She serves as the co-chair of the Alliance (national oncology trial cooperative group) Oncology Nurse Committee, as well as nurse liaison to the Leukemia, Myeloma, and Transplant Alliance Committees. She is a member of American Society of Hematology and Oncology Nursing Society and has recently completed her service on the oncology board of the ABIM, serving as the nonMD representative.
Ilene has participated in numerous advisory boards, and has presented numerous lectures on MDS, AML and Car T cell therapy. She has authored and been coauthor of numerous manuscripts, posters, and other publications.
Kathy Tynan’s journey with MDS began in 2014 when her mother was diagnosed after having several other health issues. The journey for her mother was dealing with constant bloodwork, Procrit, and blood transfusions. Her mother was in her late 70’s, and MDS was something she or Kathy had never heard of before. Through being her mother’s caregiver, Kathy experienced years of learning and treatment, and feels blessed to have been by her side along that journey.
Surprise came when Kathy was admitted to the hospital for an unknown diagnosis which ended up being pleurisy. Following that diagnosis, after going through blood work, the results further revealed that she, too was diagnosed with MDS after a bone marrow biopsy. Her oncologist, Dr. Philip Wade on the Cape, referred her to Mass General Hospital in Boston who confirmed the MDS diagnosis. This came as a shock to her since it is extremely uncommon to be diagnosed with MDS in your 50’s.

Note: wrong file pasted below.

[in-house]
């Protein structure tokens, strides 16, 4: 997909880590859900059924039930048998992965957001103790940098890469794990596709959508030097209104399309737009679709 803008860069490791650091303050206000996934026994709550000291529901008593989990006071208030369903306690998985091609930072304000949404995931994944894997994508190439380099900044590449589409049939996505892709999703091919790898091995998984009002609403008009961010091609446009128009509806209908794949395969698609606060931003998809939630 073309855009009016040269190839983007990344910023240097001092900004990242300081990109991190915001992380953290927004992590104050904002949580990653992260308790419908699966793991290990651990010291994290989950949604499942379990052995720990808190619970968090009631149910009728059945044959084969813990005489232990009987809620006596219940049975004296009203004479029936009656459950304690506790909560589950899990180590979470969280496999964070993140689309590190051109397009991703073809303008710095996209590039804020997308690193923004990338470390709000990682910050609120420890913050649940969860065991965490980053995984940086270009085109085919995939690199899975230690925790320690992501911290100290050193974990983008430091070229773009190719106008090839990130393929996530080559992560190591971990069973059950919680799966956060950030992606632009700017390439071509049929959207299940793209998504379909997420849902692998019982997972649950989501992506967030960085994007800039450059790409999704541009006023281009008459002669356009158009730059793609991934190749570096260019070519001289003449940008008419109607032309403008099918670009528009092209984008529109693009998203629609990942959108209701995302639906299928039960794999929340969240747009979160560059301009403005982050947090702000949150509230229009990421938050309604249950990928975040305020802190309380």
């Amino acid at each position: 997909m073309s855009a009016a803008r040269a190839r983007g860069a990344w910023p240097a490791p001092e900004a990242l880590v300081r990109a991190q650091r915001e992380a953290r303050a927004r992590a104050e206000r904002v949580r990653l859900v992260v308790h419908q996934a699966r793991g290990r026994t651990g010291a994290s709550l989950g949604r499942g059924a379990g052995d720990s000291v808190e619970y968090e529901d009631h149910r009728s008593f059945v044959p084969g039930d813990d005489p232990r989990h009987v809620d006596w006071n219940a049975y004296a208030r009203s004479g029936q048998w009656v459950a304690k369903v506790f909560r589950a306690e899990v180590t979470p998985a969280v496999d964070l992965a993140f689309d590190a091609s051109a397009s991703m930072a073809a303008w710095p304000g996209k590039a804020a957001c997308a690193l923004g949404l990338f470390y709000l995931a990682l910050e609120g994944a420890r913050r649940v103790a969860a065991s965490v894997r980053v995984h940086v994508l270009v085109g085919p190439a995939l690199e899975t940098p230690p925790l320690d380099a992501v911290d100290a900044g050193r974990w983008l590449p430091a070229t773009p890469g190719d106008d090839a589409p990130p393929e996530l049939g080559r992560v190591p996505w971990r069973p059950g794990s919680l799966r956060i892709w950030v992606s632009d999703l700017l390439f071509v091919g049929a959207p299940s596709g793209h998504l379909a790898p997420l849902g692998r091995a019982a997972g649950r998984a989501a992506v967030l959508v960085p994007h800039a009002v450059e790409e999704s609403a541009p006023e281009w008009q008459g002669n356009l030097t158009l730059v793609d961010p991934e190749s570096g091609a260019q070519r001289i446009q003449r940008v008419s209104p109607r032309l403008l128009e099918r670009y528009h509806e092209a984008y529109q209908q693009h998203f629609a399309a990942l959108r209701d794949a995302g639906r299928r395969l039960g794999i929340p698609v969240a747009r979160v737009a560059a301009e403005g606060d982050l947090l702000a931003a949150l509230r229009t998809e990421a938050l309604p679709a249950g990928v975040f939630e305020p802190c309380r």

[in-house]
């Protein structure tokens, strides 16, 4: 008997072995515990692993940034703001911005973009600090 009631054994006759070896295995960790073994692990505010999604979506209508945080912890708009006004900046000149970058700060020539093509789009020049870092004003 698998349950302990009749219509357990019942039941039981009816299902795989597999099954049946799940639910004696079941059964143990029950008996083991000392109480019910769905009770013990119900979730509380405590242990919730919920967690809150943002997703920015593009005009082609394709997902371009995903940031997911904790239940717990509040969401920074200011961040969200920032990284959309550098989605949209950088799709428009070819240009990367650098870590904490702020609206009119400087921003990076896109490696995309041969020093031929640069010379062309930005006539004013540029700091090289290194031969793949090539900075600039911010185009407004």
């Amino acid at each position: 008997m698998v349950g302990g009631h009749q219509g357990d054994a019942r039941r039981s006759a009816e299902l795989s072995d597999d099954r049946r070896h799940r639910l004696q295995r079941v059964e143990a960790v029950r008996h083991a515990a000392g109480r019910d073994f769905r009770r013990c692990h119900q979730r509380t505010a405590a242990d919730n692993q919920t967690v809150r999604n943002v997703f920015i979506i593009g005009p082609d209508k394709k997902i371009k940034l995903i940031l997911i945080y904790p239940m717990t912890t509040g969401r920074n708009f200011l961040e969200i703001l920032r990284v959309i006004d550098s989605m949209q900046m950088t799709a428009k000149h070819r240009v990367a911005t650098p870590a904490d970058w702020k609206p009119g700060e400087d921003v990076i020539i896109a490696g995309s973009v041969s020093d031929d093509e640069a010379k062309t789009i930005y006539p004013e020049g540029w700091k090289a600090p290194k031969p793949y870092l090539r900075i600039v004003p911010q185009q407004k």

Kathy’s mother passed away in December of 2017 and since then, Kathy has shown mild symptoms and has gone regularly for bloodwork to keep things in check. The last few months have brought on different concerns with bloodwork and another bone marrow biopsy. This led to the need for Procrit treatments and bloodwork weekly. A recent diagnosis of Hemochromatosis has further complicated her struggle with MDS. It by no means is an easy journey ahead but she has a GREAT support system and doctors with her every step of the way.
Kathy is very grateful to those who have battled MDS such as her mother, the incredible doctors dealing with MDS patients, her loving family and friends, and her husband and two daughters.
Kathy is excited to attend the virtual MDS Awareness Walk as TEAM TYNAN, who will walk along the beautiful landscape on the waterfront of Cape Cod she calls home. She hopes to bring more awareness to MDS and she walks in honor of her mother and all who have had MDS affect their lives and those of loved ones.
Susan Urban was born and raised in Los Angeles, California, where she has what she would describe as “the perfect childhood.” Both of her parents are of Italian descent and her family was always the most important thing when she was growing up. Susan always made an effort to better herself, and she obtained her college degree in Computer Programming with a 4.0 GPA and on the Dean’s List. Her parents, who she was living with at the time, were so incredibly proud of her accomplishments.
Fast forward about 10 years. Susan got married, had a daughter, and then unfortunately went through a terrible divorce. Her parents were always there for her and if she needed work done on her home, her dad was always there to fix it for her. If she needed help with her daughter, her parents were always there for her. They never asked her “why,” it was always “what can we do to help you.” They were both very special people.